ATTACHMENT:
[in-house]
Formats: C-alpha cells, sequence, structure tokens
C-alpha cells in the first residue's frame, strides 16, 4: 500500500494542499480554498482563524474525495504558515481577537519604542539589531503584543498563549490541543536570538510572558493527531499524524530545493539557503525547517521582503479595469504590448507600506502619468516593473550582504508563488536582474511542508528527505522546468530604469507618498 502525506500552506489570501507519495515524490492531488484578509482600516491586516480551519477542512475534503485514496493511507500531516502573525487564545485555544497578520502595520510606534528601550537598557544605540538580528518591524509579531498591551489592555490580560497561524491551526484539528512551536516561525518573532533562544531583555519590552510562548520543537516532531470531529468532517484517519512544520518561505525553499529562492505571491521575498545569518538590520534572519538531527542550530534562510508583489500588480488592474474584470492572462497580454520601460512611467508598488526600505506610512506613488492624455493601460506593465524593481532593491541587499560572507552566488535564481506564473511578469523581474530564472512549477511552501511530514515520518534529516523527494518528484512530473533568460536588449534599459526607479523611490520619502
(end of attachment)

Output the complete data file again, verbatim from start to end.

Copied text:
[in-house]
Formats: C-alpha cells, sequence, structure tokens
C-alpha cells in the first residue's frame, strides 16, 4: 500500500494542499480554498482563524474525495504558515481577537519604542539589531503584543498563549490541543536570538510572558493527531499524524530545493539557503525547517521582503479595469504590448507600506502619468516593473550582504508563488536582474511542508528527505522546468530604469507618498 502525506500552506489570501507519495515524490492531488484578509482600516491586516480551519477542512475534503485514496493511507500531516502573525487564545485555544497578520502595520510606534528601550537598557544605540538580528518591524509579531498591551489592555490580560497561524491551526484539528512551536516561525518573532533562544531583555519590552510562548520543537516532531470531529468532517484517519512544520518561505525553499529562492505571491521575498545569518538590520534572519538531527542550530534562510508583489500588480488592474474584470492572462497580454520601460512611467508598488526600505506610512506613488492624455493601460506593465524593481532593491541587499560572507552566488535564481506564473511578469523581474530564472512549477511552501511530514515520518534529516523527494518528484512530473533568460536588449534599459526607479523611490520619502